Andy Fanton talks to me about Roald Dahl's George's Marvellous Medicine, as well as his own work writing and drawing for The Beano and The Dandy, the responsibility of taking on much-loved iconic characters, NFTs, and the potential retooling of Lord Likely.
Emily Koch talks about Meg Mason's hugely successful novel Sorrow and Bliss, currently shortlisted for the Women's Prize for Fiction. We also talk about her own award-winning novels and the extraordinary story of how she found her agent.
The poet Robert Garnham – aka Professor of Whimsy and Bard of Exeter – talks to me about Myles Before Myles, the collection of Flann O'Brien's early work. We also talk about his own career in performance poetry and his unexpected brush with fame as creator of one of the Edinburgh Fringe's greatest one liners, as well as the genius of Laurie Anderson and Ivor Cutler.
The novelist Beth Miller talks to me about Sue Townsend's classic The Secret Diary Of Adrian Mole, Aged 13¾, as well as the strange world of tribute acts and how difficult it is to get a funny book published these days.
The bestselling novelist Cally Taylor talks to me about Oyinkan Braithwaite's "My Sister, The Serial Killer" and her own work - including the difference between plotting and pantsing, switching genres and keeping up with a schedule of writing a book every year.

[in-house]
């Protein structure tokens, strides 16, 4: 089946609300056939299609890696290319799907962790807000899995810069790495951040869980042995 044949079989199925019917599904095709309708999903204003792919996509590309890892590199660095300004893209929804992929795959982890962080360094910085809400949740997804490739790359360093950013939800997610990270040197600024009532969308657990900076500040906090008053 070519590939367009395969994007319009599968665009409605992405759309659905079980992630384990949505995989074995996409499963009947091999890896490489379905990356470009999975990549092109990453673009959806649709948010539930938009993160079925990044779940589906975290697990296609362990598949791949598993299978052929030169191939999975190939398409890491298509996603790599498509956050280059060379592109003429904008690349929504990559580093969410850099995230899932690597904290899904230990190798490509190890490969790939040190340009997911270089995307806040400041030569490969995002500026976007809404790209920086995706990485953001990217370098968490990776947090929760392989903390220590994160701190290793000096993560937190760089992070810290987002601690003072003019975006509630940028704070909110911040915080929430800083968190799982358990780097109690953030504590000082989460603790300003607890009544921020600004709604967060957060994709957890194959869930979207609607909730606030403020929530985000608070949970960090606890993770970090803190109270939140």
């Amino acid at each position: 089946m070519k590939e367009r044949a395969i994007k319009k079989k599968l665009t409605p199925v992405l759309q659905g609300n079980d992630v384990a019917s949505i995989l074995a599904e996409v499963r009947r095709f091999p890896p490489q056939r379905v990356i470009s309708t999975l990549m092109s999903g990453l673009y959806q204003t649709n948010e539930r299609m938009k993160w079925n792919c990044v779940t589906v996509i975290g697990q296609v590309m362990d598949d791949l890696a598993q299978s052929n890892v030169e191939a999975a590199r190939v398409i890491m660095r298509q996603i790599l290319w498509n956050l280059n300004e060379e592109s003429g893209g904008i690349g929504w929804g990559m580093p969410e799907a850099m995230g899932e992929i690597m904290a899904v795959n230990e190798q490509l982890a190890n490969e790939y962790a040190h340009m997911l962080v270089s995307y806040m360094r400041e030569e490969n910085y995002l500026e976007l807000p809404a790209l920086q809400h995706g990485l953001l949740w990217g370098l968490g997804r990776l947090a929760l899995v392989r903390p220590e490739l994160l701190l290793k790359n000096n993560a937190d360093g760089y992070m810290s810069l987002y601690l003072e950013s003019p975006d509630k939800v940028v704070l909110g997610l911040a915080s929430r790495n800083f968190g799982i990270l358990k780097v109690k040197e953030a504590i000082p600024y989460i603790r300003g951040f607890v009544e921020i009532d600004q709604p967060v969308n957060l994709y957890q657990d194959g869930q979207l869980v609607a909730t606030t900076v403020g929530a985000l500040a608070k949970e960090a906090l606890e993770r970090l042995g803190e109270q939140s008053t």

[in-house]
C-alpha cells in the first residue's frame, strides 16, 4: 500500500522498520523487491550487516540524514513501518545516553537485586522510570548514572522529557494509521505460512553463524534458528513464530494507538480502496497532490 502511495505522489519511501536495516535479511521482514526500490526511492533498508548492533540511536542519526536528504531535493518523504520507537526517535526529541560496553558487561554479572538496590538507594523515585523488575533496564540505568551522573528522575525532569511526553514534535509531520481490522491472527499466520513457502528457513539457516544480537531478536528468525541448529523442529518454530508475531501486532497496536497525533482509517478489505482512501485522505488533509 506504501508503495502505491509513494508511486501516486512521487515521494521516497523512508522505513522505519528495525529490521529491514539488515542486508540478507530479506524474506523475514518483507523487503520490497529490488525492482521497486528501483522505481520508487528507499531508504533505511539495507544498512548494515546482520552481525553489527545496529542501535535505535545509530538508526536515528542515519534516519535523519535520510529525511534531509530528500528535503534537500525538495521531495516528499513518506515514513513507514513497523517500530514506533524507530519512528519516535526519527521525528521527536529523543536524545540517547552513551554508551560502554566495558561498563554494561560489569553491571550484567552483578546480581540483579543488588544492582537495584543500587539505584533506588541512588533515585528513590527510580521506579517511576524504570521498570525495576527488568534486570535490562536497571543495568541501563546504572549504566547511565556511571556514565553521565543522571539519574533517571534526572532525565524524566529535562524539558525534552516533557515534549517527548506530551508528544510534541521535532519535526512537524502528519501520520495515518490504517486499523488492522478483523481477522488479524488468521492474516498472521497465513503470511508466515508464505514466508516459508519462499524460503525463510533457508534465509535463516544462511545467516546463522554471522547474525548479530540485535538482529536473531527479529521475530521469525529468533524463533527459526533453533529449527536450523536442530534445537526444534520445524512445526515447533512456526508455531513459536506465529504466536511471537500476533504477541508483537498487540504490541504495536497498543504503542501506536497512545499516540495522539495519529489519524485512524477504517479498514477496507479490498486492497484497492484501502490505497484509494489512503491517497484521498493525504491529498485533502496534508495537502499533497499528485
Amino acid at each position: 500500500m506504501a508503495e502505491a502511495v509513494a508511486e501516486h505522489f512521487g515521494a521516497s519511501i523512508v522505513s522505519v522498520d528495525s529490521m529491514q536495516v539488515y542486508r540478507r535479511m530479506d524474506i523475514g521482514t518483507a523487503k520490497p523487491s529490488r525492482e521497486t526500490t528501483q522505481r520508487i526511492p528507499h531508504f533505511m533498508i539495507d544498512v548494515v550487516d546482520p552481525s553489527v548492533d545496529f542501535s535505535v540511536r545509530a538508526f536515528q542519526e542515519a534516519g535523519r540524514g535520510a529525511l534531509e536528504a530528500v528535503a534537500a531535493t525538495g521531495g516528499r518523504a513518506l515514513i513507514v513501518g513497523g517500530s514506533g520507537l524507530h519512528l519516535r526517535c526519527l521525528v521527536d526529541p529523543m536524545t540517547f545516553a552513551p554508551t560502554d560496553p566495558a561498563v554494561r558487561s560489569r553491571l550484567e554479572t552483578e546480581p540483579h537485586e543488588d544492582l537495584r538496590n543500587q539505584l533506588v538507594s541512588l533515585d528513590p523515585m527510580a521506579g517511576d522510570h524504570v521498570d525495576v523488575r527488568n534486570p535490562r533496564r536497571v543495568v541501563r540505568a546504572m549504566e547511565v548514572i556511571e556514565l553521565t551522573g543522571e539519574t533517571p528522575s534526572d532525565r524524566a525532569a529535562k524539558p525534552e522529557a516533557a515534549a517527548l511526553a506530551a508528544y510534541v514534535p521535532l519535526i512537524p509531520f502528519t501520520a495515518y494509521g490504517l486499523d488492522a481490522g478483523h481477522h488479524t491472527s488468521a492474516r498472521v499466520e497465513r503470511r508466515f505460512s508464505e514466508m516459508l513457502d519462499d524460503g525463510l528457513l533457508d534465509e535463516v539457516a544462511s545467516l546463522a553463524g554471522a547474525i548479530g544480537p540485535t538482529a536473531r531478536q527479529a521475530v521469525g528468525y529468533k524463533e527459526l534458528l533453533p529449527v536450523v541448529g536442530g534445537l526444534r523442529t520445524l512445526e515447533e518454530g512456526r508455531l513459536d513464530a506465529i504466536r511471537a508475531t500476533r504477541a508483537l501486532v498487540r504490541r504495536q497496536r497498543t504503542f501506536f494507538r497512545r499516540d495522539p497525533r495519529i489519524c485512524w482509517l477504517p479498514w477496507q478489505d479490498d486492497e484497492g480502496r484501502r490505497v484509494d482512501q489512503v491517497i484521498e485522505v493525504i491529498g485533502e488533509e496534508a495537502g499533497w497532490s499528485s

Karen Jones discusses Christopher Brookmyre's hilarious thriller One Fine Day In The Middle Of The Night, as well as her own work as a writer and judge of short stories and flash fiction.
Award-winning author Jane Lovering discusses Jane Austen's surprisingly contemporary novel Northanger Abbey, and identifies her as the inventor of Chick Lit. She also revisits a decade-old interview with unexpected results.
Publishing legend Scott Pack discuss Otfried Preussler's The Wise Men of Schilda and its unexpected modern day parallels. He also talks about why no-one takes comic literature seriously and the future of publishing in general.